The question is, why? Not just why it’s so hard to make a to-do app that works, but why people often feel so distraught by their hunt for the perfect organizational system. I’ve written about software for years, and I can tell you that people often have surprisingly deep feelings about their apps. But rarely is a category of software linked to such vistas of despair.
‘Vistas of despair’ is a bit much, Clive. Consider that the purpose of a task is not to be checked off: it’s a bit of information about us and our work. That might turn down the angst.
We are seeing defections away from baseline task/work management toward communication-centric business operating systems, content-centric work processing tools, highly flexible spreadbases, and project management solutions that can scale to support massive efforts of thousands of projects interconnected in networks with hundreds of thousands of tasks. These alternatives support very different constituencies who are trying to accomplish very different things. In general, core task/work management tools are a bad fit for these constituencies, hence defection.
Thompson digs into one of the common complaints about task management: it's easy to add tasks, but harder to check them off.
One of the most famous productivity systems—David Allen’s Getting Things Done—is ruthlessly focused on rigorous planning and editing of tasks. It can take hours, but once you’ve done that hard work, you can plow through the tasks, one after another, with the metronomicity of a Chrysler line robot.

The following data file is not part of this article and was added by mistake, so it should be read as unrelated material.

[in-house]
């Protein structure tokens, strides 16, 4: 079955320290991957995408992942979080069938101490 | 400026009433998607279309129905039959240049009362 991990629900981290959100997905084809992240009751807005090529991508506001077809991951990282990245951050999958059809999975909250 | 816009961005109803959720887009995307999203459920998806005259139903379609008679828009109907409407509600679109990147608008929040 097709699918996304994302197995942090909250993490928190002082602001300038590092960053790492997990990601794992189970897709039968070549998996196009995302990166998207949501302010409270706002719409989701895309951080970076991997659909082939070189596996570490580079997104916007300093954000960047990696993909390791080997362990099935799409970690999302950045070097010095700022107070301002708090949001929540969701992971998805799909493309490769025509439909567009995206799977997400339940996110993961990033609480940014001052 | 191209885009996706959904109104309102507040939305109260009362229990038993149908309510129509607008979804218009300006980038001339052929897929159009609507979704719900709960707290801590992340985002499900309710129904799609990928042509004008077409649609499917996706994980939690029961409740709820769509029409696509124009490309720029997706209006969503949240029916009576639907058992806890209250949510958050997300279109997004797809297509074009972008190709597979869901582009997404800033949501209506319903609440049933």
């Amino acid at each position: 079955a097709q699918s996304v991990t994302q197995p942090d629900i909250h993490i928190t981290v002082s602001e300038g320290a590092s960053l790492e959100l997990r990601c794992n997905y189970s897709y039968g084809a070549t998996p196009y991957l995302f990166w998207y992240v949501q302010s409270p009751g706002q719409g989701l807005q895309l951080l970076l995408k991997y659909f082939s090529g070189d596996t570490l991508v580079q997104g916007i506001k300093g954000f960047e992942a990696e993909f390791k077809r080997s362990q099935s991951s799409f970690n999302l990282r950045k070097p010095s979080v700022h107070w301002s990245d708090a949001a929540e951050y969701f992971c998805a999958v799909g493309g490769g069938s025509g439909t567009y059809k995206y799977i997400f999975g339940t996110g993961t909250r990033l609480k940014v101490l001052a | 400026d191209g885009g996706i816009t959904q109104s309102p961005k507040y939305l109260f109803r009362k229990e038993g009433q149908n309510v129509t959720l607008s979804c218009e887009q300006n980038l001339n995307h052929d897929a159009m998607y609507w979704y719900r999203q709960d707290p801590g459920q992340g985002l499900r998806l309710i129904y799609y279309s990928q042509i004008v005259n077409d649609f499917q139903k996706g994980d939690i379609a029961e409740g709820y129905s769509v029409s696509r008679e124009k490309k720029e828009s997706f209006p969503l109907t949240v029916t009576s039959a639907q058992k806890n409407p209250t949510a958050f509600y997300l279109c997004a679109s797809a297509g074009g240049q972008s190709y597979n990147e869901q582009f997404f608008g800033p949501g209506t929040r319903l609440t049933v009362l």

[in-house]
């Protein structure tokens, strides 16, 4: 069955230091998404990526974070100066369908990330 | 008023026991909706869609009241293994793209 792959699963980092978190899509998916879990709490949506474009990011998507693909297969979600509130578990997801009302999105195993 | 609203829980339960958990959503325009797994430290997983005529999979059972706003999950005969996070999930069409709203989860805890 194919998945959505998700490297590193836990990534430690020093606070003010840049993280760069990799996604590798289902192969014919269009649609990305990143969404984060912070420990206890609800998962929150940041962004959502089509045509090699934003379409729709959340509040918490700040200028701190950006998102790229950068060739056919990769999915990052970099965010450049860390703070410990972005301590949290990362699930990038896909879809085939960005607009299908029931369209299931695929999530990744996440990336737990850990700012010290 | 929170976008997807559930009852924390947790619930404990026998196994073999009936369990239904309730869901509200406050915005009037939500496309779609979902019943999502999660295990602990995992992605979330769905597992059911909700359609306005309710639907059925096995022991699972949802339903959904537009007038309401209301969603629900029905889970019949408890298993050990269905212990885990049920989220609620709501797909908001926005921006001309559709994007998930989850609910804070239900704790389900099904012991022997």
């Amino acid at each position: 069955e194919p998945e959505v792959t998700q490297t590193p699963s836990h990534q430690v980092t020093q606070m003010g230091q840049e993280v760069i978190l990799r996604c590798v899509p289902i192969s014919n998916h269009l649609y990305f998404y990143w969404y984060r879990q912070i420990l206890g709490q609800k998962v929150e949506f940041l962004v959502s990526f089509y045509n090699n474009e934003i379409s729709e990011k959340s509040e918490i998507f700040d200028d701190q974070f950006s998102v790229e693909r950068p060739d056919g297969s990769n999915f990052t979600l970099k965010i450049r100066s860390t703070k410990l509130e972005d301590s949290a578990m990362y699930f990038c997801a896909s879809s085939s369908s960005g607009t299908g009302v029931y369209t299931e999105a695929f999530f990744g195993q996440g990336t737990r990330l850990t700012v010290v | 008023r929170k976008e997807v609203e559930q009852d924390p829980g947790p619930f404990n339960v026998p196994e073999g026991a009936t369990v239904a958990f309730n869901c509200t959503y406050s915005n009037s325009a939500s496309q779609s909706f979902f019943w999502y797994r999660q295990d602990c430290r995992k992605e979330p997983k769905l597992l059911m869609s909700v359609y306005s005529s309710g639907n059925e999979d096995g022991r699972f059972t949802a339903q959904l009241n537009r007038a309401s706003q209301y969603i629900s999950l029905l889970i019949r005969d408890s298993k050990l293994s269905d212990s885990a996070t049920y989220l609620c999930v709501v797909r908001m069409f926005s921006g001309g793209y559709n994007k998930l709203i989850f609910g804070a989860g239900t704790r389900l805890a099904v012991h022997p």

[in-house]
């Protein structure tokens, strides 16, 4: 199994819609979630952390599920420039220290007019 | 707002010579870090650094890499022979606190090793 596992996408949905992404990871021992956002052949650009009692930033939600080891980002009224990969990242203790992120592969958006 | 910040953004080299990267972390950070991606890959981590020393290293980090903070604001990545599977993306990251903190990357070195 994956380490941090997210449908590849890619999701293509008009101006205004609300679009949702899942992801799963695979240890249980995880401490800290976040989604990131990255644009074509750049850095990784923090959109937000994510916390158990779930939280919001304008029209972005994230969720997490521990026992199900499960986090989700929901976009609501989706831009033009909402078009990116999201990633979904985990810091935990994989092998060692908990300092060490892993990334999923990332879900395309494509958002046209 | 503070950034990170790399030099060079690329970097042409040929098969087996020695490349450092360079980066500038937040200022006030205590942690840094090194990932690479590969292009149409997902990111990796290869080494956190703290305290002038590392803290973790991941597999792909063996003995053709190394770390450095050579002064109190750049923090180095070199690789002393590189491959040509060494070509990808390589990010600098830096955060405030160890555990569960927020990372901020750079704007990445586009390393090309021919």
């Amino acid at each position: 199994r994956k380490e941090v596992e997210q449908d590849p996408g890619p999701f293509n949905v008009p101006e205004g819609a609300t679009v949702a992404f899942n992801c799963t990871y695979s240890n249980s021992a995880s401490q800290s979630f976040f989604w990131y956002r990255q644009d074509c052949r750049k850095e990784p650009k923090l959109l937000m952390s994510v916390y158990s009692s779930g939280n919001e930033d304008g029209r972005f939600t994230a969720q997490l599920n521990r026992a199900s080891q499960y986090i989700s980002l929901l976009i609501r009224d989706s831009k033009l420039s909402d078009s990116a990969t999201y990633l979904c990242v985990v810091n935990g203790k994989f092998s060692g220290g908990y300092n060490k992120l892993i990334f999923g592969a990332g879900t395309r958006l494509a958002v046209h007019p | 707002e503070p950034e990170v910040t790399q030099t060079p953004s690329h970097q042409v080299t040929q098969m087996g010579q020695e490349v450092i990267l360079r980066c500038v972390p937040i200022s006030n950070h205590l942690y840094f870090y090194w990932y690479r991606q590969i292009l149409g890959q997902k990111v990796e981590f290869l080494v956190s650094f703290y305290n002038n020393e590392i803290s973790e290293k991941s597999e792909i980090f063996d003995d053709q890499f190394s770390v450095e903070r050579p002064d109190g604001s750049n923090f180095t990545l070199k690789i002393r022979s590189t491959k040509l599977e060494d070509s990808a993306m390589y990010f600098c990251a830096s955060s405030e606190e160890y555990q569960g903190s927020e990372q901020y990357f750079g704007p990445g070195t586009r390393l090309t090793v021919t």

The problem is that we too often don’t really plan. Digital apps make it easy to add more tasks to the pile, and it feels good to get tasks out of our Zeigarnicized heads. So we do, frenetically.
“We call it snowballing,” says Amir Salihefendić, who founded the app Todoist in 2007; it currently has 30 million users. “They keep postponing stuff. And then suddenly you have a hundred tasks that you need to do.” Weeks or months later, your Todoist app is a teetering ziggurat of tasks, too painful even to behold. Omer Perchik, the creator of another app—Any.do—calls this problem “the List of Shame.”
And then what do we do? You’ve probably done it: We panic, give up, and quit. We “declare to-do bankruptcy.” We toss the list away in defeat and start fresh.
But what if you are working with a group on a project? You can't just declare bankruptcy. You have to remove tasks that no longer make sense, and reorganize other tasks to match what people are actually working on. This is true in individual task management, too.
Thompson also wants to ennoble task management as some spiritual path to making ourselves better:
To-do lists are, in the American imagination, a curiously moral type of software. Nobody opens Google Docs or PowerPoint thinking “This will make me a better person.” But with to-do apps, that ambition is front and center. “Everyone thinks that, with this system, I’m going to be like the best parent, the best child, the best worker, the most organized, punctual friend,” says Monique Mongeon, a product manager at the book-sales-tracking firm BookNet and a self-admitted serial organizational-app devotee. “When you start using something to organize your life, it’s because you’re hoping to improve it in some way. You’re trying to solve something.”
With to-do apps, we are attempting nothing less than to craft a superior version of ourselves. Perhaps it shouldn’t be a surprise that when we fail, the moods run so black.
I believe that managing tasks should be incorporated into the methods and tools we use to think, write, and remember. That might make me a better version of myself: not spiritually, but a me with a better memory.